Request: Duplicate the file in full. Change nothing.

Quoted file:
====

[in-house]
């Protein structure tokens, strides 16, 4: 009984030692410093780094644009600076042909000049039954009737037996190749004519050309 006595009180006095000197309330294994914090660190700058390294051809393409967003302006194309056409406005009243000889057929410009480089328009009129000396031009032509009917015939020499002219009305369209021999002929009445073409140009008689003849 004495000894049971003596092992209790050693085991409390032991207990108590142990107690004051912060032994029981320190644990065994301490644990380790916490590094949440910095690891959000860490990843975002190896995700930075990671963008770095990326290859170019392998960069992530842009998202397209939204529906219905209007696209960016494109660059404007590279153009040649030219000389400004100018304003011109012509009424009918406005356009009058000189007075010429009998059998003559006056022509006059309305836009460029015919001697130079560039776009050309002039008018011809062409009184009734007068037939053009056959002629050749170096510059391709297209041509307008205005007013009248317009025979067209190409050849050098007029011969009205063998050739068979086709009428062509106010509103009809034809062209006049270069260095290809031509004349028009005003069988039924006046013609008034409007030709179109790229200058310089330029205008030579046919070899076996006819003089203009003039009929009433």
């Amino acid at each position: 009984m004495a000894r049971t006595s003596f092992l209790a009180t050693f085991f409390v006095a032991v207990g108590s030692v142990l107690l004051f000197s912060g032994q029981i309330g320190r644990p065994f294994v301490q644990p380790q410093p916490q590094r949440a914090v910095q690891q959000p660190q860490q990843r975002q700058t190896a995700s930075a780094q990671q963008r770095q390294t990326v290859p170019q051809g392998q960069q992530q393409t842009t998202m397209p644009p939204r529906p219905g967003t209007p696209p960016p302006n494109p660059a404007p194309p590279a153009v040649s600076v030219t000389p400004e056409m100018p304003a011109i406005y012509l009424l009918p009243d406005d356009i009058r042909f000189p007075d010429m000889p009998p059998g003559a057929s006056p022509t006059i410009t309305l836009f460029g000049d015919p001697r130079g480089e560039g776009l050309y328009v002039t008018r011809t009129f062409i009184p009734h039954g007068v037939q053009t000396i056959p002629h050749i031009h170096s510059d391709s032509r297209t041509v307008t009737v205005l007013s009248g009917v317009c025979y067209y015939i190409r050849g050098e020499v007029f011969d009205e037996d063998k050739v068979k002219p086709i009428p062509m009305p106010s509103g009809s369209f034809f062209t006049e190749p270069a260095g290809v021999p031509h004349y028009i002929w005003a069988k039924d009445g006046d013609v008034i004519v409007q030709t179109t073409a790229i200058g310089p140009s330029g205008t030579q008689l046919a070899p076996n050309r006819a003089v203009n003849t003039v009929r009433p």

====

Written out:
[in-house]
């Protein structure tokens, strides 16, 4: 009984030692410093780094644009600076042909000049039954009737037996190749004519050309 006595009180006095000197309330294994914090660190700058390294051809393409967003302006194309056409406005009243000889057929410009480089328009009129000396031009032509009917015939020499002219009305369209021999002929009445073409140009008689003849 004495000894049971003596092992209790050693085991409390032991207990108590142990107690004051912060032994029981320190644990065994301490644990380790916490590094949440910095690891959000860490990843975002190896995700930075990671963008770095990326290859170019392998960069992530842009998202397209939204529906219905209007696209960016494109660059404007590279153009040649030219000389400004100018304003011109012509009424009918406005356009009058000189007075010429009998059998003559006056022509006059309305836009460029015919001697130079560039776009050309002039008018011809062409009184009734007068037939053009056959002629050749170096510059391709297209041509307008205005007013009248317009025979067209190409050849050098007029011969009205063998050739068979086709009428062509106010509103009809034809062209006049270069260095290809031509004349028009005003069988039924006046013609008034409007030709179109790229200058310089330029205008030579046919070899076996006819003089203009003039009929009433």
């Amino acid at each position: 009984m004495a000894r049971t006595s003596f092992l209790a009180t050693f085991f409390v006095a032991v207990g108590s030692v142990l107690l004051f000197s912060g032994q029981i309330g320190r644990p065994f294994v301490q644990p380790q410093p916490q590094r949440a914090v910095q690891q959000p660190q860490q990843r975002q700058t190896a995700s930075a780094q990671q963008r770095q390294t990326v290859p170019q051809g392998q960069q992530q393409t842009t998202m397209p644009p939204r529906p219905g967003t209007p696209p960016p302006n494109p660059a404007p194309p590279a153009v040649s600076v030219t000389p400004e056409m100018p304003a011109i406005y012509l009424l009918p009243d406005d356009i009058r042909f000189p007075d010429m000889p009998p059998g003559a057929s006056p022509t006059i410009t309305l836009f460029g000049d015919p001697r130079g480089e560039g776009l050309y328009v002039t008018r011809t009129f062409i009184p009734h039954g007068v037939q053009t000396i056959p002629h050749i031009h170096s510059d391709s032509r297209t041509v307008t009737v205005l007013s009248g009917v317009c025979y067209y015939i190409r050849g050098e020499v007029f011969d009205e037996d063998k050739v068979k002219p086709i009428p062509m009305p106010s509103g009809s369209f034809f062209t006049e190749p270069a260095g290809v021999p031509h004349y028009i002929w005003a069988k039924d009445g006046d013609v008034i004519v409007q030709t179109t073409a790229i200058g310089p140009s330029g205008t030579q008689l046919a070899p076996n050309r006819a003089v203009n003849t003039v009929r009433p």